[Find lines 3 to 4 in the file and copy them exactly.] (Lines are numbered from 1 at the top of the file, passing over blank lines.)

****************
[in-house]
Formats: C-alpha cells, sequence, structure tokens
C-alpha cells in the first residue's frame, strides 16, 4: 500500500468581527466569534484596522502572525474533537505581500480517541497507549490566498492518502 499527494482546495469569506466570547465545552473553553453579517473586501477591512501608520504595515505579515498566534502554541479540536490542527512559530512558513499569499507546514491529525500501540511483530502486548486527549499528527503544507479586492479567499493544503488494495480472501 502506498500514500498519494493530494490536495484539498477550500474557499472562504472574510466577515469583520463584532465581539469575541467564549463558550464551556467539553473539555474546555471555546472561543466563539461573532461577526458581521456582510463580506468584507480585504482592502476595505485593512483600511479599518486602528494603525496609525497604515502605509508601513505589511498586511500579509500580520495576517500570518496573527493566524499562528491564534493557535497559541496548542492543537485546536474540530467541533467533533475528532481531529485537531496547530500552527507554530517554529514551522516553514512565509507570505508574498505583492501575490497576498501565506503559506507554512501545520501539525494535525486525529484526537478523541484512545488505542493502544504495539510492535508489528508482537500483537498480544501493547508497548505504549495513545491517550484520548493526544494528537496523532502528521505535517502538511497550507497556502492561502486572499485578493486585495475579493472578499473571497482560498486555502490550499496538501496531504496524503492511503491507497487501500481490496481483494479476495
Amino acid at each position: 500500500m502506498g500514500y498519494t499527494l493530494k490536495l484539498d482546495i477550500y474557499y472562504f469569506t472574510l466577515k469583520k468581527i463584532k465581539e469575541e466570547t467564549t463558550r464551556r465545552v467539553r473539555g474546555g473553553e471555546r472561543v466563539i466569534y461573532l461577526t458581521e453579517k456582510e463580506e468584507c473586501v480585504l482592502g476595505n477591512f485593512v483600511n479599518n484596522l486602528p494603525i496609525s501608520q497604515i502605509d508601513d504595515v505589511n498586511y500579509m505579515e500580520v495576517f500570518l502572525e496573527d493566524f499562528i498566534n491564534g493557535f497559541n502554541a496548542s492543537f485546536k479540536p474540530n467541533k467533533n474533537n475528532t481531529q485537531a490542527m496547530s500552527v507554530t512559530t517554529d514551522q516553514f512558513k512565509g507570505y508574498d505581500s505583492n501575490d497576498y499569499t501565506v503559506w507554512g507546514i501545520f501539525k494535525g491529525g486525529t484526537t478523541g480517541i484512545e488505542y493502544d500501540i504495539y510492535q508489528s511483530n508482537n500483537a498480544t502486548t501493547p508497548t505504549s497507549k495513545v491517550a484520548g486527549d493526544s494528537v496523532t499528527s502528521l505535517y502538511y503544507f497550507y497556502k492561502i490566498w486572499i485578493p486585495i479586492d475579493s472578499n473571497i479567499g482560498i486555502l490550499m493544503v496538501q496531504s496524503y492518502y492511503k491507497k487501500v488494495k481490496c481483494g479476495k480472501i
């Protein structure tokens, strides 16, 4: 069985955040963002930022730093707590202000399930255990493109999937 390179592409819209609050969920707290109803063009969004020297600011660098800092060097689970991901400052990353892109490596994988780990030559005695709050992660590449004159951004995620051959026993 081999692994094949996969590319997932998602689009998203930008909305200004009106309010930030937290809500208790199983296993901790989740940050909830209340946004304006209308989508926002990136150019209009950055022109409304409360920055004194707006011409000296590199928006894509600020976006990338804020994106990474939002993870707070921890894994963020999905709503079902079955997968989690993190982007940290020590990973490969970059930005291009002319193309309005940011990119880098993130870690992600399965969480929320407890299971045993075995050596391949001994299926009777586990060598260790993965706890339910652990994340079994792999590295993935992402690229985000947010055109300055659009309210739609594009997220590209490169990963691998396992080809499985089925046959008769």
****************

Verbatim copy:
C-alpha cells in the first residue's frame, strides 16, 4: 500500500468581527466569534484596522502572525474533537505581500480517541497507549490566498492518502 499527494482546495469569506466570547465545552473553553453579517473586501477591512501608520504595515505579515498566534502554541479540536490542527512559530512558513499569499507546514491529525500501540511483530502486548486527549499528527503544507479586492479567499493544503488494495480472501 502506498500514500498519494493530494490536495484539498477550500474557499472562504472574510466577515469583520463584532465581539469575541467564549463558550464551556467539553473539555474546555471555546472561543466563539461573532461577526458581521456582510463580506468584507480585504482592502476595505485593512483600511479599518486602528494603525496609525497604515502605509508601513505589511498586511500579509500580520495576517500570518496573527493566524499562528491564534493557535497559541496548542492543537485546536474540530467541533467533533475528532481531529485537531496547530500552527507554530517554529514551522516553514512565509507570505508574498505583492501575490497576498501565506503559506507554512501545520501539525494535525486525529484526537478523541484512545488505542493502544504495539510492535508489528508482537500483537498480544501493547508497548505504549495513545491517550484520548493526544494528537496523532502528521505535517502538511497550507497556502492561502486572499485578493486585495475579493472578499473571497482560498486555502490550499496538501496531504496524503492511503491507497487501500481490496481483494479476495
Amino acid at each position: 500500500m502506498g500514500y498519494t499527494l493530494k490536495l484539498d482546495i477550500y474557499y472562504f469569506t472574510l466577515k469583520k468581527i463584532k465581539e469575541e466570547t467564549t463558550r464551556r465545552v467539553r473539555g474546555g473553553e471555546r472561543v466563539i466569534y461573532l461577526t458581521e453579517k456582510e463580506e468584507c473586501v480585504l482592502g476595505n477591512f485593512v483600511n479599518n484596522l486602528p494603525i496609525s501608520q497604515i502605509d508601513d504595515v505589511n498586511y500579509m505579515e500580520v495576517f500570518l502572525e496573527d493566524f499562528i498566534n491564534g493557535f497559541n502554541a496548542s492543537f485546536k479540536p474540530n467541533k467533533n474533537n475528532t481531529q485537531a490542527m496547530s500552527v507554530t512559530t517554529d514551522q516553514f512558513k512565509g507570505y508574498d505581500s505583492n501575490d497576498y499569499t501565506v503559506w507554512g507546514i501545520f501539525k494535525g491529525g486525529t484526537t478523541g480517541i484512545e488505542y493502544d500501540i504495539y510492535q508489528s511483530n508482537n500483537a498480544t502486548t501493547p508497548t505504549s497507549k495513545v491517550a484520548g486527549d493526544s494528537v496523532t499528527s502528521l505535517y502538511y503544507f497550507y497556502k492561502i490566498w486572499i485578493p486585495i479586492d475579493s472578499n473571497i479567499g482560498i486555502l490550499m493544503v496538501q496531504s496524503y492518502y492511503k491507497k487501500v488494495k481490496c481483494g479476495k480472501i